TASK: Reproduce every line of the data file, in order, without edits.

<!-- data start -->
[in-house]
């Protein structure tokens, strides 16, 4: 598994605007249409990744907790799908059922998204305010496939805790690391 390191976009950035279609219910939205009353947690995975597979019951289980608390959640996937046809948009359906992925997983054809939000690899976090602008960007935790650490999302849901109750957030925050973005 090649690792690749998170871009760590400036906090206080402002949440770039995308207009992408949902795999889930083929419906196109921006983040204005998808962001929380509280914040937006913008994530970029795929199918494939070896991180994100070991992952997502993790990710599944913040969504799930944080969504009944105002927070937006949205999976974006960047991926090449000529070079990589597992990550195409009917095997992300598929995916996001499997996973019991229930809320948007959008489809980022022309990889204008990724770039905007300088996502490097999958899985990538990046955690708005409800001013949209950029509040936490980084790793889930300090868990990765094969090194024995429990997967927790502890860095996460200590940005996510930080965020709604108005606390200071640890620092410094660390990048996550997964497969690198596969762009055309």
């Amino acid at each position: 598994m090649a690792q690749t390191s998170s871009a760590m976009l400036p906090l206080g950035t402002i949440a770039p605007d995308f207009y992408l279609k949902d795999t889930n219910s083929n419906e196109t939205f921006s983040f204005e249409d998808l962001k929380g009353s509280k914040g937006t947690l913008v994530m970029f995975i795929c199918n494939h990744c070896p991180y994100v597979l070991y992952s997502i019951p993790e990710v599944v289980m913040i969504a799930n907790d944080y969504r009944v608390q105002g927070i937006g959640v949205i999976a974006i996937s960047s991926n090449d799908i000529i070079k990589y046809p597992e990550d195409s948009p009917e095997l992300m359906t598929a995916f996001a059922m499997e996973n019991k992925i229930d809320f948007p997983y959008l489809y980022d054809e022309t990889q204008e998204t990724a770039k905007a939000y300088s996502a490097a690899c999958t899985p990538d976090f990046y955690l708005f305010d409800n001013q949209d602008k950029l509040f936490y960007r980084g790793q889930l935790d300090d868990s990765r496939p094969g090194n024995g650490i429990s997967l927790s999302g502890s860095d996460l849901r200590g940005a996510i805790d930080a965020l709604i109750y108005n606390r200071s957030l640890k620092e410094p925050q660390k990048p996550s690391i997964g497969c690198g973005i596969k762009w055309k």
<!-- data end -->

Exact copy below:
[in-house]
């Protein structure tokens, strides 16, 4: 598994605007249409990744907790799908059922998204305010496939805790690391 390191976009950035279609219910939205009353947690995975597979019951289980608390959640996937046809948009359906992925997983054809939000690899976090602008960007935790650490999302849901109750957030925050973005 090649690792690749998170871009760590400036906090206080402002949440770039995308207009992408949902795999889930083929419906196109921006983040204005998808962001929380509280914040937006913008994530970029795929199918494939070896991180994100070991992952997502993790990710599944913040969504799930944080969504009944105002927070937006949205999976974006960047991926090449000529070079990589597992990550195409009917095997992300598929995916996001499997996973019991229930809320948007959008489809980022022309990889204008990724770039905007300088996502490097999958899985990538990046955690708005409800001013949209950029509040936490980084790793889930300090868990990765094969090194024995429990997967927790502890860095996460200590940005996510930080965020709604108005606390200071640890620092410094660390990048996550997964497969690198596969762009055309």
């Amino acid at each position: 598994m090649a690792q690749t390191s998170s871009a760590m976009l400036p906090l206080g950035t402002i949440a770039p605007d995308f207009y992408l279609k949902d795999t889930n219910s083929n419906e196109t939205f921006s983040f204005e249409d998808l962001k929380g009353s509280k914040g937006t947690l913008v994530m970029f995975i795929c199918n494939h990744c070896p991180y994100v597979l070991y992952s997502i019951p993790e990710v599944v289980m913040i969504a799930n907790d944080y969504r009944v608390q105002g927070i937006g959640v949205i999976a974006i996937s960047s991926n090449d799908i000529i070079k990589y046809p597992e990550d195409s948009p009917e095997l992300m359906t598929a995916f996001a059922m499997e996973n019991k992925i229930d809320f948007p997983y959008l489809y980022d054809e022309t990889q204008e998204t990724a770039k905007a939000y300088s996502a490097a690899c999958t899985p990538d976090f990046y955690l708005f305010d409800n001013q949209d602008k950029l509040f936490y960007r980084g790793q889930l935790d300090d868990s990765r496939p094969g090194n024995g650490i429990s997967l927790s999302g502890s860095d996460l849901r200590g940005a996510i805790d930080a965020l709604i109750y108005n606390r200071s957030l640890k620092e410094p925050q660390k990048p996550s690391i997964g497969c690198g973005i596969k762009w055309k």